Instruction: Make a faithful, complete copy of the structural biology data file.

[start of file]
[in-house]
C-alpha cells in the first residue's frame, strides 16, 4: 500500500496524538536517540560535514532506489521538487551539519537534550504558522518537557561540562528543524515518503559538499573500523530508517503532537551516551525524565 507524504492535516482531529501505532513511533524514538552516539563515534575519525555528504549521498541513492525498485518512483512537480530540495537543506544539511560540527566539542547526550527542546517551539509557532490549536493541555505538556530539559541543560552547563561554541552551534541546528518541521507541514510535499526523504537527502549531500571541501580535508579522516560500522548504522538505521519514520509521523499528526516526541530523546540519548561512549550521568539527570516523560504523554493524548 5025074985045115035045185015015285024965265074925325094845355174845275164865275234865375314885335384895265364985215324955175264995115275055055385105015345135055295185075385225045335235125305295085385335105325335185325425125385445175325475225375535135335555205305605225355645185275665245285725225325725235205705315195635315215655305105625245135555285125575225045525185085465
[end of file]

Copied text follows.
[in-house]
C-alpha cells in the first residue's frame, strides 16, 4: 500500500496524538536517540560535514532506489521538487551539519537534550504558522518537557561540562528543524515518503559538499573500523530508517503532537551516551525524565 507524504492535516482531529501505532513511533524514538552516539563515534575519525555528504549521498541513492525498485518512483512537480530540495537543506544539511560540527566539542547526550527542546517551539509557532490549536493541555505538556530539559541543560552547563561554541552551534541546528518541521507541514510535499526523504537527502549531500571541501580535508579522516560500522548504522538505521519514520509521523499528526516526541530523546540519548561512549550521568539527570516523560504523554493524548 5025074985045115035045185015015285024965265074925325094845355174845275164865275234865375314885335384895265364985215324955175264995115275055055385105015345135055295185075385225045335235125305295085385335105325335185325425125385445175325475225375535135335555205305605225355645185275665245285725225325725235205705315195635315215655305105625245135555285125575225045525185085465